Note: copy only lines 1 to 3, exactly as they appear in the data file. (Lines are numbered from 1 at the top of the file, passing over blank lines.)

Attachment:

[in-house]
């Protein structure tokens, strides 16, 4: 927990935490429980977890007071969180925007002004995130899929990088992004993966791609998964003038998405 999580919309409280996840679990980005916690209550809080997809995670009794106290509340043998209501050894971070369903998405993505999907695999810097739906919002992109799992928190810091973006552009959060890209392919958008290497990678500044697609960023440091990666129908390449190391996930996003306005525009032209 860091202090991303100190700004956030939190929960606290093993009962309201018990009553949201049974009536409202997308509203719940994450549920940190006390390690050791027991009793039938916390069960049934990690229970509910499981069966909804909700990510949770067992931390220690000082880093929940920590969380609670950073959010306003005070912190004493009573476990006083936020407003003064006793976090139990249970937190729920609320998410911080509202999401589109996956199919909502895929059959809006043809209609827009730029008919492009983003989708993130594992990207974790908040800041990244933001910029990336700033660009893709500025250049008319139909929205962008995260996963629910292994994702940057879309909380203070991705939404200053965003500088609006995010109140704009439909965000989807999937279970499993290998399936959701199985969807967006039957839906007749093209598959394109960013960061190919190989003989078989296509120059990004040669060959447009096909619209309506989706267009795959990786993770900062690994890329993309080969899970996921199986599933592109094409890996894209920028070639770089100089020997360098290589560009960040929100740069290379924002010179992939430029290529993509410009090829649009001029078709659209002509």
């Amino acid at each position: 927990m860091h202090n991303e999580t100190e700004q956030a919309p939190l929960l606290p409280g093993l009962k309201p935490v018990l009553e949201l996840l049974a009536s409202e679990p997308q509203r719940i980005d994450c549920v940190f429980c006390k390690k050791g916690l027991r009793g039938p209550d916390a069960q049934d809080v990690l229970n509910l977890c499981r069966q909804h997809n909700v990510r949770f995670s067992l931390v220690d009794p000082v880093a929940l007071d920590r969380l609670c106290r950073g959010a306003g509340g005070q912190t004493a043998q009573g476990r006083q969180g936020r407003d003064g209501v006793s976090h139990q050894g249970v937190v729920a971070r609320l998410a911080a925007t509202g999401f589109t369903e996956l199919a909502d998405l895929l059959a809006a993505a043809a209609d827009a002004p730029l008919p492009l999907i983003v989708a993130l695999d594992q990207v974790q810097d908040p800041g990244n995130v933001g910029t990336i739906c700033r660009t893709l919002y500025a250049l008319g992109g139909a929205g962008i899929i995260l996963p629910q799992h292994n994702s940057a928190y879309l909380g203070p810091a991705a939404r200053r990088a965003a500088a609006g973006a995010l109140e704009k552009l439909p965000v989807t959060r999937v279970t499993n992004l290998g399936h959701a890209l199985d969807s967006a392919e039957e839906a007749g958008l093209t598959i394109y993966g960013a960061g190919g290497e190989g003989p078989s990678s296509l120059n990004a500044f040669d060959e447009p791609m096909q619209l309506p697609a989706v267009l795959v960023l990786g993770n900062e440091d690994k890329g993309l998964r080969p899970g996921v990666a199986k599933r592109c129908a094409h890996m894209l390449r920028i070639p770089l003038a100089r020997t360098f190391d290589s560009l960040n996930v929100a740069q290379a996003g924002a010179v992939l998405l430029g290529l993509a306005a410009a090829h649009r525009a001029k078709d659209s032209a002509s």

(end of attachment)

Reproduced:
[in-house]
């Protein structure tokens, strides 16, 4: 927990935490429980977890007071969180925007002004995130899929990088992004993966791609998964003038998405 999580919309409280996840679990980005916690209550809080997809995670009794106290509340043998209501050894971070369903998405993505999907695999810097739906919002992109799992928190810091973006552009959060890209392919958008290497990678500044697609960023440091990666129908390449190391996930996003306005525009032209 860091202090991303100190700004956030939190929960606290093993009962309201018990009553949201049974009536409202997308509203719940994450549920940190006390390690050791027991009793039938916390069960049934990690229970509910499981069966909804909700990510949770067992931390220690000082880093929940920590969380609670950073959010306003005070912190004493009573476990006083936020407003003064006793976090139990249970937190729920609320998410911080509202999401589109996956199919909502895929059959809006043809209609827009730029008919492009983003989708993130594992990207974790908040800041990244933001910029990336700033660009893709500025250049008319139909929205962008995260996963629910292994994702940057879309909380203070991705939404200053965003500088609006995010109140704009439909965000989807999937279970499993290998399936959701199985969807967006039957839906007749093209598959394109960013960061190919190989003989078989296509120059990004040669060959447009096909619209309506989706267009795959990786993770900062690994890329993309080969899970996921199986599933592109094409890996894209920028070639770089100089020997360098290589560009960040929100740069290379924002010179992939430029290529993509410009090829649009001029078709659209002509």
């Amino acid at each position: 927990m860091h202090n991303e999580t100190e700004q956030a919309p939190l929960l606290p409280g093993l009962k309201p935490v018990l009553e949201l996840l049974a009536s409202e679990p997308q509203r719940i980005d994450c549920v940190f429980c006390k390690k050791g916690l027991r009793g039938p209550d916390a069960q049934d809080v990690l229970n509910l977890c499981r069966q909804h997809n909700v990510r949770f995670s067992l931390v220690d009794p000082v880093a929940l007071d920590r969380l609670c106290r950073g959010a306003g509340g005070q912190t004493a043998q009573g476990r006083q969180g936020r407003d003064g209501v006793s976090h139990q050894g249970v937190v729920a971070r609320l998410a911080a925007t509202g999401f589109t369903e996956l199919a909502d998405l895929l059959a809006a993505a043809a209609d827009a002004p730029l008919p492009l999907i983003v989708a993130l695999d594992q990207v974790q810097d908040p800041g990244n995130v933001g910029t990336i739906c700033r660009t893709l919002y500025a250049l008319g992109g139909a929205g962008i899929i995260l996963p629910q799992h292994n994702s940057a928190y879309l909380g203070p810091a991705a939404r200053r990088a965003a500088a609006g973006a995010l109140e704009k552009l439909p965000v989807t959060r999937v279970t499993n992004l290998g399936h959701a890209l199985d969807s967006a392919e039957e839906a007749g958008l093209t598959i394109y993966g960013a960061g190919g290497e190989g003989p078989s990678s296509l120059n990004a500044f040669d060959e447009p791609m096909q619209l309506p697609a989706v267009l795959v960023l990786g993770n900062e440091d690994k890329g993309l998964r080969p899970g996921v990666a199986k599933r592109c129908a094409h890996m894209l390449r920028i070639p770089l003038a100089r020997t360098f190391d290589s560009l960040n996930v929100a740069q290379a996003g924002a010179v992939l998405l430029g290529l993509a306005a410009a090829h649009r525009a001029k078709d659209s032209a002509s």